Thoughts on connecting with Belgian consumers

by Anouk Arendt, Head of Sales Multi-Channel for the Benelux market.

As a Belgian national working in payments, I take special interest in how Belgian people like to shop and spend their money. There are big changes underway in Belgium in this regard,  and by almost every KPI imaginable, eCommerce is booming. More people are making more transactions and spending more money every year. 

At 15% growth in 2017, Belgian online spending is accelerating – it was only 10% in 2016 - and growing much faster than the European average. Consulting firm AT Kearney ranked Belgium at the 9th most attractive eCommerce market in the world, and Belgium has the fifth-highest Logistical Performance Indicator.

1. We love cross-border shopping

Belgium is a small country at the heart of Europe, and because of that Belgians have an international mindset and embrace other cultures. This is reflected in how and where we like to shop too. 40% of Belgian consumers buy online from websites based in other EU countries, which places Belgians at the top of the cross-border charts in Europe. Our neighbors to the North, the Dutch, are the main beneficiaries of this, with over 50% of online cross-border purchases by value being made through Dutch websites. Limited choice of domestic merchants encourages this cross-border behavior with price, value and selection being quoted as key motivators for shopping cross-border, according to a study by Insight Consulting.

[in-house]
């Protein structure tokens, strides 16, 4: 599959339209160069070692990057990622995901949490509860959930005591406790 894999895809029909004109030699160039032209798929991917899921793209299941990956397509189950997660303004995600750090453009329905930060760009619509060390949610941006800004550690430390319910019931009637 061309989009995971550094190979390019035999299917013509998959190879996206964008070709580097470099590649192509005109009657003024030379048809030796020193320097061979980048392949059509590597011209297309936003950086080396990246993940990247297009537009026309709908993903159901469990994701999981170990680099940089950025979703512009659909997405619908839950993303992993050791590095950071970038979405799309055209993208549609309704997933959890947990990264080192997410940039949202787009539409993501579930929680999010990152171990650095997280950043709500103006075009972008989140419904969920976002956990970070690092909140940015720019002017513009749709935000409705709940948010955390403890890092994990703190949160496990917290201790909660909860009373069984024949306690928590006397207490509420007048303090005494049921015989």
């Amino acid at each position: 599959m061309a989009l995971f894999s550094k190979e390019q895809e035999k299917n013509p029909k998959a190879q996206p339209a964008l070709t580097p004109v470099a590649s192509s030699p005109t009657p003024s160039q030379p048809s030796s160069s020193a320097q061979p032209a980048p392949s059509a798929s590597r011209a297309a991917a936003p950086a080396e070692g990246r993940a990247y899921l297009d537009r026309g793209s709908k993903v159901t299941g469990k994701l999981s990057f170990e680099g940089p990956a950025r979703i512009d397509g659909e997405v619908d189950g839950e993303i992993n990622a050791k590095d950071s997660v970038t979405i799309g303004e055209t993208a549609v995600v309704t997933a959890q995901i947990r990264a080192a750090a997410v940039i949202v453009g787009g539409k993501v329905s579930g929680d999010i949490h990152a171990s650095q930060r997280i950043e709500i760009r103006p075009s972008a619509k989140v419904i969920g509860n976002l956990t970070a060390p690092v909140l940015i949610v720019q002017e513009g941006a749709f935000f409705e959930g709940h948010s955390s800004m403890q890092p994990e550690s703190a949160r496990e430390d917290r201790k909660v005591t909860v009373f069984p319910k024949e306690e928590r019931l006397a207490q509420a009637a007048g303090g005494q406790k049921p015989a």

So for international merchants, the opportunity is real. But that doesn’t mean just showing up is enough to win us over.

2. A local experience is important to us

The old adage of ‘think globally, act locally’ certainly applies to the Belgium. With three official languages, selling into the different regions in Belgium comes with a range of unique requirements. Dutch merchants will find some success selling into Flanders, as will French merchants in Wallonia, but offering a local language website will be critical for international merchants.    

Another key to successful localization is in offering the right payment methods. This might seem quite obvious, but as a non-Belgian merchant, do you know what payment products we prefer? Sure, we like Visa and MasterCard and combined, credit cards account for around half of our online payments. But that still leaves the other half of the population, who prefer alternatives to cards. The most popular one by far is Bancontact, a domestic payment method that is linked to a bank account and can be used instore, online and via a mobile app. More than 80% of Belgian web shops accept Bancontact, and cross-border merchants looking to compete will need to follow along. By partnering with a PSP that offers local acquiring for Bancontact, you can match the reach and superior acceptance rates that local merchants enjoy. As an added benefit, Bancontact transactions don’t have the risk associated with chargebacks commonly associated with card payments.

3. Trust and security are key